Further, http or https is mentioned. So is the www following the //.

The choice of the font in which it is written depends on the publisher. Usually, when the manuscript is being discussed, the publisher will provide a template. The template will specify exactly which font (and style) URLs need to be written in. If none is specified, you may choose to separate the URL from the main text by using a monospaced font (as recommended by SF) or else keep it consistent with the rest of the text. Certain others might recommend using main body font and italics (for example, O'Reilly recommends this).

List of sources for the answer:

  1. Looking at several textbooks which have a "Recommended" list (apart from References/Bibliography)
  2. A paper (here) I found which has a "Recommended Website" list
  3. The Hot Rock list of recommended resources which uses a table type format for specifying list of websites

If you want more details/sources, please comment. Hope this answer helps!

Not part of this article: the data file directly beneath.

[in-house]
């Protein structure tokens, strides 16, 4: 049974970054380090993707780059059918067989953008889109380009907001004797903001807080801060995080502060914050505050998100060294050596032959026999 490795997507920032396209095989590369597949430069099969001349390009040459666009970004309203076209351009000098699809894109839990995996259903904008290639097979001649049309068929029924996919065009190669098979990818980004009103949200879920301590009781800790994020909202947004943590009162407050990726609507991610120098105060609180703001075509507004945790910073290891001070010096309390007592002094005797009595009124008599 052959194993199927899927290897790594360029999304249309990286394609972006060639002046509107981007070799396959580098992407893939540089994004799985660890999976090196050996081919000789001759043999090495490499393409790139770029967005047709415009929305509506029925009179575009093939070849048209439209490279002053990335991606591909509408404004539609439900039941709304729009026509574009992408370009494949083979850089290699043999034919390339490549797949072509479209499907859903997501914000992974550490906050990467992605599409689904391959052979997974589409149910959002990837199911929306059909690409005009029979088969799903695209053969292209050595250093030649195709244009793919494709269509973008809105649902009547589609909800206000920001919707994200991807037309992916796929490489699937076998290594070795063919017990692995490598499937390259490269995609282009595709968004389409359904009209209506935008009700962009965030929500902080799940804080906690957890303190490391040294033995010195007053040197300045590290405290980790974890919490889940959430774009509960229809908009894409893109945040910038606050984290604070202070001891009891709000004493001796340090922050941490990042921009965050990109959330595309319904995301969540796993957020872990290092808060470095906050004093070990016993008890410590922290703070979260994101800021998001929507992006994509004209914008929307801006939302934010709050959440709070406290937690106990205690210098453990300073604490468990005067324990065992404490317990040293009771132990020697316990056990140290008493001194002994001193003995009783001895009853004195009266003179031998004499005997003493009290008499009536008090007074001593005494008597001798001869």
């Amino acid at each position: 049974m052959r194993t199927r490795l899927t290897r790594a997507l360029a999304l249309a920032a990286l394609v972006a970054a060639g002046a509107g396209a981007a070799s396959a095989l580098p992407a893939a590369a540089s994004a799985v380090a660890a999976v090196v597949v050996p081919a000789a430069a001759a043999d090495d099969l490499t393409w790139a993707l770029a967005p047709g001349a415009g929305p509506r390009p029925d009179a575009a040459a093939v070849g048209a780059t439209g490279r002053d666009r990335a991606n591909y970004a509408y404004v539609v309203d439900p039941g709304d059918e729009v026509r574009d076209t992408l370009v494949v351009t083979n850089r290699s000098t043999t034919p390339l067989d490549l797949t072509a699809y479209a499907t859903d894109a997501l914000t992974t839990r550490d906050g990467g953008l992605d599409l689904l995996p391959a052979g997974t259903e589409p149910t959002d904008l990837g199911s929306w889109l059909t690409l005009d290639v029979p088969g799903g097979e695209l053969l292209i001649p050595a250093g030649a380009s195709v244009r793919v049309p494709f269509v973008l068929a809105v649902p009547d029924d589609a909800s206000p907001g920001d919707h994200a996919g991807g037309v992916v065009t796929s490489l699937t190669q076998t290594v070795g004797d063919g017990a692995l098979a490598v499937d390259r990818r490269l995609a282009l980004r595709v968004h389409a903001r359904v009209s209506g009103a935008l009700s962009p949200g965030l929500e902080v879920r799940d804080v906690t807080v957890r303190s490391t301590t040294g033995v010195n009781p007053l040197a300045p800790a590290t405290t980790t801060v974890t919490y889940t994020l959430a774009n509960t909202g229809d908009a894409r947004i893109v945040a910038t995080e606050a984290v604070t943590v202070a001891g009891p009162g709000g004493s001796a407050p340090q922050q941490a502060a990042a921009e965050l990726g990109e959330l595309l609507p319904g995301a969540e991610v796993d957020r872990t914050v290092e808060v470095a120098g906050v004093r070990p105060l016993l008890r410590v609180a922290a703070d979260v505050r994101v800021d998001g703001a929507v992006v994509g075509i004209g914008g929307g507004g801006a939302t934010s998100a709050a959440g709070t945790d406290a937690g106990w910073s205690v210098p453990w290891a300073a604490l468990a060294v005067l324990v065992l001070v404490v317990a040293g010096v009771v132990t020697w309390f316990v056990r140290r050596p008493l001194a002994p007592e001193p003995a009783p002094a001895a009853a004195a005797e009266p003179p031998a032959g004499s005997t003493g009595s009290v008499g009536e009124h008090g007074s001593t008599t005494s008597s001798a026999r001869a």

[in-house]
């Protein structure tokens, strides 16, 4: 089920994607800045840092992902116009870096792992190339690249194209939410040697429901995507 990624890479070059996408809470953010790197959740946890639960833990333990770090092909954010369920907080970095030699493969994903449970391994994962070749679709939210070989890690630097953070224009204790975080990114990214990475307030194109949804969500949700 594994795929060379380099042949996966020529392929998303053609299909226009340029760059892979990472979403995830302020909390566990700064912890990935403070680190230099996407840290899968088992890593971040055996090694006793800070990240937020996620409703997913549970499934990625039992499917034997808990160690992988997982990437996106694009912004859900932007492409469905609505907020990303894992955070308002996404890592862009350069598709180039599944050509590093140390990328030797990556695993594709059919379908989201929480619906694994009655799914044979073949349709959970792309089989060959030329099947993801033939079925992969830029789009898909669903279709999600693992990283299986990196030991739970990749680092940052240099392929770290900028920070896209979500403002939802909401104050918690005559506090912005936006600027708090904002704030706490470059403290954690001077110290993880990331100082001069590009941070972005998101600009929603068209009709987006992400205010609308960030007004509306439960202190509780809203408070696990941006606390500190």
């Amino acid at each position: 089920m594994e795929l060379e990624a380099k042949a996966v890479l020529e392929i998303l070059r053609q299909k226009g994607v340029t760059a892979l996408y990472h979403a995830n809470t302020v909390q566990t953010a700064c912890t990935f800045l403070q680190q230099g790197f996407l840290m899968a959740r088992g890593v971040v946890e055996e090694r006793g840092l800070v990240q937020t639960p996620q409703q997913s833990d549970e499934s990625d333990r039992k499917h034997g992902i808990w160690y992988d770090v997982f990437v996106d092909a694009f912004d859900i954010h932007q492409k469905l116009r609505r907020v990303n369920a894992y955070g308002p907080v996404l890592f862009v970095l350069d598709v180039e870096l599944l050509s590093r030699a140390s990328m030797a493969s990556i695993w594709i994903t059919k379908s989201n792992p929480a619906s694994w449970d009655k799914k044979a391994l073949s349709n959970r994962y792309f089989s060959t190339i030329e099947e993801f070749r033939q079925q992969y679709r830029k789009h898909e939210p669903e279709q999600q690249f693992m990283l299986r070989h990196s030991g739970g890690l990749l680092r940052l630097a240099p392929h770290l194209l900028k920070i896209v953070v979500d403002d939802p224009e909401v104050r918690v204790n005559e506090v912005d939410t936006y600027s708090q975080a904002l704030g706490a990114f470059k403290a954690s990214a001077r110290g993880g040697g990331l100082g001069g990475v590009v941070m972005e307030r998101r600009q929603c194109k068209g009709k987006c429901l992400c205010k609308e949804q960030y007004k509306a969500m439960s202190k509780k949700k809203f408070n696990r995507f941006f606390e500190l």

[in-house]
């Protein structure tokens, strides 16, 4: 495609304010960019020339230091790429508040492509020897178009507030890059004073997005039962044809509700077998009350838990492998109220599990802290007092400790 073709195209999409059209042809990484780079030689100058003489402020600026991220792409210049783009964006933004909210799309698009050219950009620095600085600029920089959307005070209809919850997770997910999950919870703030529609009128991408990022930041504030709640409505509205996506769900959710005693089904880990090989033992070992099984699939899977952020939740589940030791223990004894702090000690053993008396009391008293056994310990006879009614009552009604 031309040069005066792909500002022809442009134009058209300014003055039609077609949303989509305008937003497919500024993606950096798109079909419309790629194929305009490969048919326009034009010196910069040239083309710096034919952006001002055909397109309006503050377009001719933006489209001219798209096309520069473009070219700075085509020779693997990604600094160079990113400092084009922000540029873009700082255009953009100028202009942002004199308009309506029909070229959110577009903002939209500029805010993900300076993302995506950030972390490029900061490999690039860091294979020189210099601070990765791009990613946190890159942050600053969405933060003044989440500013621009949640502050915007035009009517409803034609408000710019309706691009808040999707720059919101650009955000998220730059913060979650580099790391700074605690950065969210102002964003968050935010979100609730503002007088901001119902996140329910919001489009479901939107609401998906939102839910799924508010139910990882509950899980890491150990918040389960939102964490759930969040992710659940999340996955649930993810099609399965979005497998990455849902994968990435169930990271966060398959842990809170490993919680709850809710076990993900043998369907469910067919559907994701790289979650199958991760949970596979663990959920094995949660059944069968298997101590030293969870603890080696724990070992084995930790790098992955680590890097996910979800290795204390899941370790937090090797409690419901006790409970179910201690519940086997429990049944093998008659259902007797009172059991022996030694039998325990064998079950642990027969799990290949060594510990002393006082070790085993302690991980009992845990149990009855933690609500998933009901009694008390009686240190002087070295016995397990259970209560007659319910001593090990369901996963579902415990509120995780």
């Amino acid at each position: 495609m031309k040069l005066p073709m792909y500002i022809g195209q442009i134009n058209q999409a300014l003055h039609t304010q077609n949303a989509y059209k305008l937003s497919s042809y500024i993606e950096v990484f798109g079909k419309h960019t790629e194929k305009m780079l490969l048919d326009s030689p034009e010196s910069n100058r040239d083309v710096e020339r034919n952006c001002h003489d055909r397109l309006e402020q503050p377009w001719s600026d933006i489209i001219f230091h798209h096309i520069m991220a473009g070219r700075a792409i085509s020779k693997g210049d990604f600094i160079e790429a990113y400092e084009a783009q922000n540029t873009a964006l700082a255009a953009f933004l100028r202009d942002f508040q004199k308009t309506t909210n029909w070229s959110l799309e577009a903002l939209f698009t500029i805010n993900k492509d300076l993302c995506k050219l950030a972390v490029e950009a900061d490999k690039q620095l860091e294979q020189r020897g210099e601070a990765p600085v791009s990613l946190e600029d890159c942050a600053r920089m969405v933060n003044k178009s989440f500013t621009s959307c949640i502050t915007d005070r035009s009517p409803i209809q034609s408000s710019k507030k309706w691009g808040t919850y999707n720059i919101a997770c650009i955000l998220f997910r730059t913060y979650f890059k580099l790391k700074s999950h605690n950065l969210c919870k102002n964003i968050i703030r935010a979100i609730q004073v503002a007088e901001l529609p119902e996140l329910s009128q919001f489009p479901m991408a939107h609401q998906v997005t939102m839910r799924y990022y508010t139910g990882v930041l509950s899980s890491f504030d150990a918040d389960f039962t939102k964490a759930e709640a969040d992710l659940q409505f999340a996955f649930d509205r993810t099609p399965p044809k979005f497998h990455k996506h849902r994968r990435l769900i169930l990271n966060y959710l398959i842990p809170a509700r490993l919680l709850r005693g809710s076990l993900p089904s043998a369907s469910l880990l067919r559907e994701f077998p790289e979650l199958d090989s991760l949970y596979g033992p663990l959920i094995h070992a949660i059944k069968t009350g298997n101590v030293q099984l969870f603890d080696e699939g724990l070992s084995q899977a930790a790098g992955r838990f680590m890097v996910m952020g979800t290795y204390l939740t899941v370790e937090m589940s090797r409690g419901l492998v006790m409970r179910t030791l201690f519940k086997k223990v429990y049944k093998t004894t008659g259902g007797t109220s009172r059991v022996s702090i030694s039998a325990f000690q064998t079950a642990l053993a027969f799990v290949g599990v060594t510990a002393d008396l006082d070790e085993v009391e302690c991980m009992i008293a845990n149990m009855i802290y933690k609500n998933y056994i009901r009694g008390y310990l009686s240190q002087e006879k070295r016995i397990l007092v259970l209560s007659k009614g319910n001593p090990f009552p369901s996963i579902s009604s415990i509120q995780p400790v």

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If you're including URL's inline, format them with the protocol (http://) and either a trailing slash or filename, plus any required parameters. Include any canonical items that appear when you click a link back to the site's home page, such as a leading "www".

If you're writing a table of "useful websites" with the URL in a distinct column, you can instead omit much of the url and include only the optional subdomain, domain name, and TLD.

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Leading http://, no trailing /, monospace font.

With modern domain names, without http:// it may get confusing. Would you say the.british.museum is an URL at first glance?

If this is to appear in an electronic format (even for offline reading) adding spaces between the braces and the URL is a nice user-friendly gesture making copy&paste easier.

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Depending on the piece, I might use italics rather than a monospace font, which I find really distracting, but in any case, some form of highlight formatting would be called for. Definitely agree with the rest. –  Lauren Ipsum Feb 3 at 10:48
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Also, if you drop the "http://", then the first time you need to use "https://" you have a problem -- your URLs are either wrong or inconsistent in appearance. Don't confuse your readers like that. –  Monica Cellio Feb 3 at 14:04
    
I've seen at least one dictionary which omits the http:// for URLs which start with www. I really dislike this style, though I suppose I understand it. –  TRiG Feb 17 at 18:23